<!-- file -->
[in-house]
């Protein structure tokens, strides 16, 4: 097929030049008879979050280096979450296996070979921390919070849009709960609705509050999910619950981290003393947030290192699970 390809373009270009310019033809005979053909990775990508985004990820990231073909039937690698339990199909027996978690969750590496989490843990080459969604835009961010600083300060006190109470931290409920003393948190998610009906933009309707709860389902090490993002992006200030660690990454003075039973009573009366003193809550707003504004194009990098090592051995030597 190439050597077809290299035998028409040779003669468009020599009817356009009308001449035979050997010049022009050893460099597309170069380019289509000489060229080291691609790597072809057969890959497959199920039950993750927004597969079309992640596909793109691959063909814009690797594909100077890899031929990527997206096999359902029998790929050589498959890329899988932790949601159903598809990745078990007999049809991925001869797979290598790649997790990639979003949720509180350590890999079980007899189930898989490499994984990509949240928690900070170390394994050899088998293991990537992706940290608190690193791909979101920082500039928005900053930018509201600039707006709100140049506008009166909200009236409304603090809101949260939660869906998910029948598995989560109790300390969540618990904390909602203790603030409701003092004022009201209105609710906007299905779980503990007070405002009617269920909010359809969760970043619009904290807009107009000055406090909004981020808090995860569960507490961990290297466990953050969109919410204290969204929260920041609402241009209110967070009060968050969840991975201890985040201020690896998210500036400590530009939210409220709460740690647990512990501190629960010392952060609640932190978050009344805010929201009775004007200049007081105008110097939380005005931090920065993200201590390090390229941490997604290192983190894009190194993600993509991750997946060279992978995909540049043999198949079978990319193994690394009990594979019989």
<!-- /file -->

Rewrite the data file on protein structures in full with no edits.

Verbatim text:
[in-house]
């Protein structure tokens, strides 16, 4: 097929030049008879979050280096979450296996070979921390919070849009709960609705509050999910619950981290003393947030290192699970 390809373009270009310019033809005979053909990775990508985004990820990231073909039937690698339990199909027996978690969750590496989490843990080459969604835009961010600083300060006190109470931290409920003393948190998610009906933009309707709860389902090490993002992006200030660690990454003075039973009573009366003193809550707003504004194009990098090592051995030597 190439050597077809290299035998028409040779003669468009020599009817356009009308001449035979050997010049022009050893460099597309170069380019289509000489060229080291691609790597072809057969890959497959199920039950993750927004597969079309992640596909793109691959063909814009690797594909100077890899031929990527997206096999359902029998790929050589498959890329899988932790949601159903598809990745078990007999049809991925001869797979290598790649997790990639979003949720509180350590890999079980007899189930898989490499994984990509949240928690900070170390394994050899088998293991990537992706940290608190690193791909979101920082500039928005900053930018509201600039707006709100140049506008009166909200009236409304603090809101949260939660869906998910029948598995989560109790300390969540618990904390909602203790603030409701003092004022009201209105609710906007299905779980503990007070405002009617269920909010359809969760970043619009904290807009107009000055406090909004981020808090995860569960507490961990290297466990953050969109919410204290969204929260920041609402241009209110967070009060968050969840991975201890985040201020690896998210500036400590530009939210409220709460740690647990512990501190629960010392952060609640932190978050009344805010929201009775004007200049007081105008110097939380005005931090920065993200201590390090390229941490997604290192983190894009190194993600993509991750997946060279992978995909540049043999198949079978990319193994690394009990594979019989």